Mango

Thai Fruit


Thai name: Ma-muang
Season: March to June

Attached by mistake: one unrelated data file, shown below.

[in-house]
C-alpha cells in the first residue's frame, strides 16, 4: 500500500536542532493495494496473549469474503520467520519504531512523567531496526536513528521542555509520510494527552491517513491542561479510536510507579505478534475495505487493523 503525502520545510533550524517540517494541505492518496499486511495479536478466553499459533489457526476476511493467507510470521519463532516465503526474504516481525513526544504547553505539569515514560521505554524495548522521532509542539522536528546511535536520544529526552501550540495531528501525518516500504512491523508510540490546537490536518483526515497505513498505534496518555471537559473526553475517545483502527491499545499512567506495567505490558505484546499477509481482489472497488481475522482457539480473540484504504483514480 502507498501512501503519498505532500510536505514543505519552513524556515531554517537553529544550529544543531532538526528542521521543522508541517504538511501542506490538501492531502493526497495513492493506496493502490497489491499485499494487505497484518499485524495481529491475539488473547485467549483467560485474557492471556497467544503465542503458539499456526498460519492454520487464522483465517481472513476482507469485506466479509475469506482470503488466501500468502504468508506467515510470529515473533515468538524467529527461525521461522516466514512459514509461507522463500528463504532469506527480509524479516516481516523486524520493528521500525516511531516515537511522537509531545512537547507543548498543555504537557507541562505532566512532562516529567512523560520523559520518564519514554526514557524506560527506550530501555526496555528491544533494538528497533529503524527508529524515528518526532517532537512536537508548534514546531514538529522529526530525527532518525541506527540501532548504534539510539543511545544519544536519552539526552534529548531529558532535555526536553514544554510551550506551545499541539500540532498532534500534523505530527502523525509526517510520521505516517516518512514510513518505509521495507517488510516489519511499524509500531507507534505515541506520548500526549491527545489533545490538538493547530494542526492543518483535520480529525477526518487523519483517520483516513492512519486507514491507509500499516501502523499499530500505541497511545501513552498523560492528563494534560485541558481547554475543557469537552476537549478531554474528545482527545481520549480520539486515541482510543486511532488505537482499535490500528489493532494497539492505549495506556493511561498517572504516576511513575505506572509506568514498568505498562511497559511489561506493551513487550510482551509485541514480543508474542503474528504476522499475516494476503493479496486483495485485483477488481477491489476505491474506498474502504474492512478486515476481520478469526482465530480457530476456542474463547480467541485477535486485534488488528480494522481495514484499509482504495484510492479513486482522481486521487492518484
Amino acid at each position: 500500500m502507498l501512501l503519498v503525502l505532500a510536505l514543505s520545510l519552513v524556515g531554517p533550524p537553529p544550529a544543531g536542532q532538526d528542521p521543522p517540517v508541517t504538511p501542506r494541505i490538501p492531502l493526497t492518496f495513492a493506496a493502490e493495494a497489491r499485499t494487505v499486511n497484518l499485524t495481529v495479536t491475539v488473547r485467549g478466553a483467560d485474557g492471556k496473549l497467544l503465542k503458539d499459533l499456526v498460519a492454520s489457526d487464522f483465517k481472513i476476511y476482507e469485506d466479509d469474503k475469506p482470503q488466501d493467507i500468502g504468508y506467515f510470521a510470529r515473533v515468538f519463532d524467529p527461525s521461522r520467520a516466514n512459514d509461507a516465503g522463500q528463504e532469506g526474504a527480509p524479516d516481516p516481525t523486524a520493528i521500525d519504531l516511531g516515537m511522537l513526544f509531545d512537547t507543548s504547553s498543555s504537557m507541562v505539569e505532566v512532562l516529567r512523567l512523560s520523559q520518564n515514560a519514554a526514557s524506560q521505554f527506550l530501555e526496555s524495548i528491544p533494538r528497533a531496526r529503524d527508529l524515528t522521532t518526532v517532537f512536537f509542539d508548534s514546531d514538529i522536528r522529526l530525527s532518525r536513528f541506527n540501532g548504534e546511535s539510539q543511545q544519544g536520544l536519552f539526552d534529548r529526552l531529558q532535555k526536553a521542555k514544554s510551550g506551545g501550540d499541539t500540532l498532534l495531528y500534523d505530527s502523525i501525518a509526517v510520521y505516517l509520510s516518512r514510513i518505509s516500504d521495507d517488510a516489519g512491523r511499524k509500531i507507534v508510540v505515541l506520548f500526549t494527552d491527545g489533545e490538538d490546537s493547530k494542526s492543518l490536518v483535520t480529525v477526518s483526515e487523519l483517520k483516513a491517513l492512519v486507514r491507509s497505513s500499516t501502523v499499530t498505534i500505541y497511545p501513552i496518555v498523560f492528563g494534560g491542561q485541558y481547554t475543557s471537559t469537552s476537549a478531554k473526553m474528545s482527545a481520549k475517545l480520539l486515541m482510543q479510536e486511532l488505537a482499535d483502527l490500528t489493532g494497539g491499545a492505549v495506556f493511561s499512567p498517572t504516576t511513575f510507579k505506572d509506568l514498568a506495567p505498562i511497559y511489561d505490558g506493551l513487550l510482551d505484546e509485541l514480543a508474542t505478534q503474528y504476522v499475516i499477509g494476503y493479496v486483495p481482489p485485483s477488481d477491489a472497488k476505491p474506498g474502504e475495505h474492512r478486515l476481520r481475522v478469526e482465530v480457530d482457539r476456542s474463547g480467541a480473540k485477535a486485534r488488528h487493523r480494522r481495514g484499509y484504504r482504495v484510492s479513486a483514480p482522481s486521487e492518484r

Those who know mangos only from the varieties found in places like Hawaii, Mexico or the West Indies may think they have discovered a new fruit in the light-colored, delicately flavored mangos that turn up on Thai markets between March and June. More than a dozen different kinds are grown, many of them hybrids developed in Thailand. They have become so popular among mango connoisseurs in neighboring countries that nearly 3 million kilograms (6.6 million lbs) are exported annually. Thais eat mangos in a number of ways, depending on the variety. Some types are traditionally served at the peak of ripeness, accompanied by a mound of glutinous rice topped with sweetened coconut milk; the light yellow ok rong and the slightly darker nam dok mai are especially good in this way. Other kinds, such as kiao sa woei are more often eaten as a condiment or in salads when the skin is still dark green and the flesh is white. Mangos are also pickled (ma-muang dong), soaked in sugar water (ma-muang chae im) salted and dried (ma-muang khem), or turned into jams and chutneys.

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